Just as the Little One was about to enter the boat, there was a wild tumult among the heather. He waited, evidently knowing well what it was. Then a host of the lesser brethren appeared, flinging themselves upon Him in a rapturous joy. At the same time scores of birds of every size and hue appeared, and clustered about Him. Some hovered in the air, others alighted on His hands and arms and head. He laughed delightedly, picking up a squirrel in one hand and a kitten in the other, cuddling them against His breast. A puppy gambolled around His feet, yelping madly, a fox sat down to regard Him solemnly and a young bear leant heavily against His side.
For a time the Little One played with them, singing to them so that they could all join in in their very own way.
“That is well-be joyful!” He cried, “The Father who made you loves you still. He knows the needs of the very least of you. Be kind to one another, then, and praise Him night and day!”
It was obvious that they understood Him perfectly, and reaching out for the information I knew that He spoke in their own language, also, so that men, angels, animals and birds could all follow His words.
“Fishes, too,” our angel murmured, replying to my thought. You will see that it is so, in a little while.”
Janet and I had been so entranced with this scene that we had almost forgotten ourselves, but now the Little One detached Himself from the lesser brethren and walked toward the boat. When he reached us, He paused at once, smiling up at us with wide child-eyes.
“Oh, Jacob!” He called. “Here are three guests. Do let us take them with us in the boat.”
“Of course, little Master!” the old man agreed heartily. “Now let me carry you over the water.”
The Little One held up His arms at once (He was about as tall as a child of five, on earth) the old man waded into the water, carrying his precious burden. Soon He was settled in the boat. Janet, the angel and I walked over the narrow strip of water eagerly. Jacob climbed in and took a firm grasp of the oars. We were about to seat ourselves beside our angel who was already in the stern, but the Little One made room for us on either side of Him. “Now we are ready!” He called gaily.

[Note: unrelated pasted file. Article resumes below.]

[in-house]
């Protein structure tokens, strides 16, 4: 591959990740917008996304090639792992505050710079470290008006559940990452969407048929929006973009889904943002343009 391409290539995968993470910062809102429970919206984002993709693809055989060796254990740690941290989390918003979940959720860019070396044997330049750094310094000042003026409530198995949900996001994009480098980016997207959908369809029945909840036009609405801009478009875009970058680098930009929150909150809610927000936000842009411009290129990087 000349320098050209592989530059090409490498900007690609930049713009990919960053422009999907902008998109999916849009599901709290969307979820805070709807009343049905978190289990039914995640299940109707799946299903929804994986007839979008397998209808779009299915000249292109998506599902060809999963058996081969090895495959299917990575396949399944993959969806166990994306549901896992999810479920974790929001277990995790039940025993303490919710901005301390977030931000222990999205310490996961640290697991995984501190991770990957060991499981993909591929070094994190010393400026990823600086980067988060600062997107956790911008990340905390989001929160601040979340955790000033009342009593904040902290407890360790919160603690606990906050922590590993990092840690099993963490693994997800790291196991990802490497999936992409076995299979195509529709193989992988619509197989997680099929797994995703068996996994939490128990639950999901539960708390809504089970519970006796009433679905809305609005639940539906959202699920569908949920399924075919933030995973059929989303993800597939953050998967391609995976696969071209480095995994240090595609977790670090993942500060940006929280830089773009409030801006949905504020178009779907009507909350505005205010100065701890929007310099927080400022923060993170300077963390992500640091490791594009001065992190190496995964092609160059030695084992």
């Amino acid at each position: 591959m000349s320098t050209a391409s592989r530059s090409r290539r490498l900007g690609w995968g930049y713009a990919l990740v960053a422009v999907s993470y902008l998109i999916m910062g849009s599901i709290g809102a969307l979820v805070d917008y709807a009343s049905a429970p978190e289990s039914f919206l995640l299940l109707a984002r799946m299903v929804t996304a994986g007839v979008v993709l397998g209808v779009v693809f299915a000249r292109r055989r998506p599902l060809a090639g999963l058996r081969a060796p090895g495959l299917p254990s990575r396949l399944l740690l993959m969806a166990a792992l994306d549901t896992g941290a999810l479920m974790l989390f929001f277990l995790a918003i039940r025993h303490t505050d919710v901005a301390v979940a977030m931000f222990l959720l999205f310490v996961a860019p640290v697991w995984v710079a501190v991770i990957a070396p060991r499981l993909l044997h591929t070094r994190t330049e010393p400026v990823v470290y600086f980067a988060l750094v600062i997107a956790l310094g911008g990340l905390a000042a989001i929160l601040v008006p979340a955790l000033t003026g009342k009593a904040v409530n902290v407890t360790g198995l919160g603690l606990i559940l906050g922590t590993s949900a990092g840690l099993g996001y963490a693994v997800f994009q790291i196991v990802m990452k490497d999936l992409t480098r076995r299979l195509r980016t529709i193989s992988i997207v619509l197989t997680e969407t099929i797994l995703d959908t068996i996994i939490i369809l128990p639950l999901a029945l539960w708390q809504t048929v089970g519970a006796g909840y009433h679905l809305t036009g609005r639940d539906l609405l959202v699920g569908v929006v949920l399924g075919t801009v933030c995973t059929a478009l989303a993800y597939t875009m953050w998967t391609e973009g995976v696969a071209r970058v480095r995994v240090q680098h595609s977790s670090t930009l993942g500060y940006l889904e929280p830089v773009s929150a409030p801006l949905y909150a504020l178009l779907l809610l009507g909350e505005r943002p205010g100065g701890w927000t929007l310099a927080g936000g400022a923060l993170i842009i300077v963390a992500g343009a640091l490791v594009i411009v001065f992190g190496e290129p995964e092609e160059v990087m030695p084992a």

Jacob pulled strongly on the oars and the boat shot out over the water, the children immediately plunged in too, swimming beside us, or under us and then bobbing up on the other side, leaping about on the surface or just floating placidly by the bank. The baby-angels scrambled gleefully into their rush-canoes, and now they all made sails of their wings and paddled their hands in the water so that they could keep up with us.
To our great joy, the Little One put one hand in Janet’s and one in mine, looking up at us confidingly.
“Jacob is such a kind man!” He said warmly. “On earth he loved all the little boys for My sake, and now the Father has sent him Me “What a lovely Heaven,” Janet said.
“Yes, isn’t it? For both of us.” He looked across at Jacob with so much affection that my eyes misted. Truly the loving kindness of the Father was infinite…
Presently, Jacob leant on his oars. “Here are your friends, little Master!” he said. The Little One stood up in the boat, then, lifting up His hands.
“Welcome, My lesser brethren!” He cried. “Come and receive the blessing that your Creator sends you”
At once there was a surging in the river, and to our astonishment a great multitude of fishes appeared. The big ones and the little ones all came up together, their heads just visible out of the water for an instant. As each disappeared, its place was taken by another, and for the time the river foamed as though swept by a gale.
“Remember, you live by His power!” cried the Little One. “Be kind to each other and praise Him as well as you are able.”
When all the fish had disappeared and the surface of the river was calm again, the Little One again seated Himself between us, taking hold of our hands. This time He did not speak as Jacob sent the boat swiftly along the river, but the clasp of His little hands were enough for us. From His fingers there seemed to flow a strong current of power which flowed into our hearts and filled us with ecstasy.
When at last Jacob pulled the boat towards the bank, we found that most of the babies had fallen asleep among the rushes.
“We will not wake them,” the Little One whispered. “Presently they will gather about Me to hear a message I bring them from my Father, but now I, too, will sleep. Jacob will let Me rest against his shoulders. I often do.”
Silently the old man carried his little Master to the dry land and our angel whispered to us that we must go. When we told the Little One, He just stood on tip-toe, reaching up His arms to wind them round our necks.
“Goodbye, Janet! Goodbye, Bernard!” and He gave us each a Holy kiss.